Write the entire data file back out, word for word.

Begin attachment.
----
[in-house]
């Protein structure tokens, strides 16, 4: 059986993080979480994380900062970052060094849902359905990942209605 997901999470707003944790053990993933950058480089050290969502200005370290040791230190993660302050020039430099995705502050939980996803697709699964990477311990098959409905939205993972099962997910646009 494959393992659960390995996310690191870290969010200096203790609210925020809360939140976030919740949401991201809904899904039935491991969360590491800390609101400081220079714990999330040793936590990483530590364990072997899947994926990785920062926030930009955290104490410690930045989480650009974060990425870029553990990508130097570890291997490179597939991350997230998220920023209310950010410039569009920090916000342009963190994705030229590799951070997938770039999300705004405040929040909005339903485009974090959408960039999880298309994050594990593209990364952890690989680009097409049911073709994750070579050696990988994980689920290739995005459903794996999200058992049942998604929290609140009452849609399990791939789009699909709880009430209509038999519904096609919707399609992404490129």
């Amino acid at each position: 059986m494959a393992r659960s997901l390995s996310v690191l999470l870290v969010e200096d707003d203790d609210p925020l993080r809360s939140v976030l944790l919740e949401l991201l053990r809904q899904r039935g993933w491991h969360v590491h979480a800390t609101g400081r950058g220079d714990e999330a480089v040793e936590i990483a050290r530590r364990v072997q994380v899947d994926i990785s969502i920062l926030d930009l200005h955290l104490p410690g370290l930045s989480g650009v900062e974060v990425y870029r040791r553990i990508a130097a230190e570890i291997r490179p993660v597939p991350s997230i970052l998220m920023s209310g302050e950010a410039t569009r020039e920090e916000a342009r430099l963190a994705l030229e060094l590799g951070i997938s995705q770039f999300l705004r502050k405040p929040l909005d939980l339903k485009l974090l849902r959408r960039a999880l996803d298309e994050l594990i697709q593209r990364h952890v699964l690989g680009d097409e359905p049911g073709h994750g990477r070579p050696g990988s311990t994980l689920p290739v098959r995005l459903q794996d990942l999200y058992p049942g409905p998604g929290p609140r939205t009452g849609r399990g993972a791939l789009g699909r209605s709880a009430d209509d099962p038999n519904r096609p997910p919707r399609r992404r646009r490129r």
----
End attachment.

[in-house]
């Protein structure tokens, strides 16, 4: 059986993080979480994380900062970052060094849902359905990942209605 997901999470707003944790053990993933950058480089050290969502200005370290040791230190993660302050020039430099995705502050939980996803697709699964990477311990098959409905939205993972099962997910646009 494959393992659960390995996310690191870290969010200096203790609210925020809360939140976030919740949401991201809904899904039935491991969360590491800390609101400081220079714990999330040793936590990483530590364990072997899947994926990785920062926030930009955290104490410690930045989480650009974060990425870029553990990508130097570890291997490179597939991350997230998220920023209310950010410039569009920090916000342009963190994705030229590799951070997938770039999300705004405040929040909005339903485009974090959408960039999880298309994050594990593209990364952890690989680009097409049911073709994750070579050696990988994980689920290739995005459903794996999200058992049942998604929290609140009452849609399990791939789009699909709880009430209509038999519904096609919707399609992404490129």
């Amino acid at each position: 059986m494959a393992r659960s997901l390995s996310v690191l999470l870290v969010e200096d707003d203790d609210p925020l993080r809360s939140v976030l944790l919740e949401l991201l053990r809904q899904r039935g993933w491991h969360v590491h979480a800390t609101g400081r950058g220079d714990e999330a480089v040793e936590i990483a050290r530590r364990v072997q994380v899947d994926i990785s969502i920062l926030d930009l200005h955290l104490p410690g370290l930045s989480g650009v900062e974060v990425y870029r040791r553990i990508a130097a230190e570890i291997r490179p993660v597939p991350s997230i970052l998220m920023s209310g302050e950010a410039t569009r020039e920090e916000a342009r430099l963190a994705l030229e060094l590799g951070i997938s995705q770039f999300l705004r502050k405040p929040l909005d939980l339903k485009l974090l849902r959408r960039a999880l996803d298309e994050l594990i697709q593209r990364h952890v699964l690989g680009d097409e359905p049911g073709h994750g990477r070579p050696g990988s311990t994980l689920p290739v098959r995005l459903q794996d990942l999200y058992p049942g409905p998604g929290p609140r939205t009452g849609r399990g993972a791939l789009g699909r209605s709880a009430d209509d099962p038999n519904r096609p997910p919707r399609r992404r646009r490129r």